Missouri Closed Landfill Technical Assistance Project

SWMP has regulatory authority over more than 200 active and closed landfills in the state. The program had a need for funding to evaluate the potential environmental impacts from closed landfills on Missouri’s natural resources. In 2010, the program obtained a Technical Assistance Grant from the United States Department of Agriculture (USDA) Rural Development Utilities Program to allow for evaluation and outreach assistance to owners of rural landfills throughout Missouri.

History of Solid Waste Disposal Facilities

Initially, trash was tossed into local open dumps with little thought to its impact on the environment as it began to decompose and infiltrate the underlying soil and groundwater as well as moving into surface waters. Since the 1970s, the department has regulated landfills which have evolved from waste buried in soil covered trenches to today’s regionally operated and highly engineered solid waste disposal cells. As concerns over limited natural resources and our impact on the environment increased, so did the regulation and oversight of these landfills. Out of necessity, the small, older sites closed or were required to transition to meet the modern regulatory requirements and industry practices. Most of the smaller sites, which were local landfills, chose to close. However, the waste contained in these sites has not disappeared. Many of the original owners have passed away leaving the landfills to their heirs or the properties have been sold to new owners with little or no knowledge of the landfills or the need to maintain them. In some instances landfills have been abandoned. Circumstances, such as these, highlight the need to ensure landfills are noted on property deeds and to provide education to new landfill owners so they understand their responsibilities in owning and maintaining closed landfill properties.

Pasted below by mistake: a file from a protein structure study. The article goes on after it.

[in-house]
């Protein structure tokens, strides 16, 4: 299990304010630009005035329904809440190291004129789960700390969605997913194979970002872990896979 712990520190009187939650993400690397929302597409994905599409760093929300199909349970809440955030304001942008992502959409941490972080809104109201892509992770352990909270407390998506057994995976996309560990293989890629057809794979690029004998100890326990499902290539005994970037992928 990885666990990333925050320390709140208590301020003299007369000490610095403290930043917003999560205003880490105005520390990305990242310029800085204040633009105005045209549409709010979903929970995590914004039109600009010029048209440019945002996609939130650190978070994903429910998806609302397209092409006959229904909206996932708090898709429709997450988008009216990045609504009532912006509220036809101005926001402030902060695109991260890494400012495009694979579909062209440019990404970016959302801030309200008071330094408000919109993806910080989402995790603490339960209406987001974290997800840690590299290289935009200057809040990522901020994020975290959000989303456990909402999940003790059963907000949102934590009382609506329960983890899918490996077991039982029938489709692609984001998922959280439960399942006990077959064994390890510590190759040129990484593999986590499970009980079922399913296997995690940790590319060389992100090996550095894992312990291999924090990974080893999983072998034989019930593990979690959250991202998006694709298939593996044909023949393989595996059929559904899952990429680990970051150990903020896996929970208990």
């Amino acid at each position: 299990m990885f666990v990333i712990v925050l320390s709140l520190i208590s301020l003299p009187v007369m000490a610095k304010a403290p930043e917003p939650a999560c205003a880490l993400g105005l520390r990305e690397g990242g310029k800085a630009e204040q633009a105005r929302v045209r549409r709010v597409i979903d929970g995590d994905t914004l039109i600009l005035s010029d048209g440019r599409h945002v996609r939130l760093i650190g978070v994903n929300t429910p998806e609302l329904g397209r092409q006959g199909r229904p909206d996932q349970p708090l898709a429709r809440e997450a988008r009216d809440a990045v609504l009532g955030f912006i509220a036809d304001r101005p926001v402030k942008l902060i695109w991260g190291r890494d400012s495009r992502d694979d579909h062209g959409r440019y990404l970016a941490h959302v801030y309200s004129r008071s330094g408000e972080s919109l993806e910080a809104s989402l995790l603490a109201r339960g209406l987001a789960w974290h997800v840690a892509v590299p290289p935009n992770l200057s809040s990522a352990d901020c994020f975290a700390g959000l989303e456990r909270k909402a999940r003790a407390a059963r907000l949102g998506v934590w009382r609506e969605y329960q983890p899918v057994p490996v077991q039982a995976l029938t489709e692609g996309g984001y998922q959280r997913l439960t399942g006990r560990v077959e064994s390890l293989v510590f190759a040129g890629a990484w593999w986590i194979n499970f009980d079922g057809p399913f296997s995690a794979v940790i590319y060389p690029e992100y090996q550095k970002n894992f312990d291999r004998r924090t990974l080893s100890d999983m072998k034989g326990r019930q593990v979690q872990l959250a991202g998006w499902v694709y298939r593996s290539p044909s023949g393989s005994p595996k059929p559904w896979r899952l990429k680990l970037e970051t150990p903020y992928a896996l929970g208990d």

Missouri Closed Landfill Technical Assistance Project

The Missouri Closed Landfill Technical Assistance Project’s focus is two-fold:  1) assessing the condition of some of Missouri’s older, closed, rural landfills, which operated under less stringent standards than modern landfills, and 2) providing technical assistance and training to counties, municipalities, and individuals throughout the state who own the old disposal areas. This guidance and training addresses landfill maintenance activities, buying and selling of property containing a landfill, and future use of the landfill property to ensure surrounding land and water resources are protected.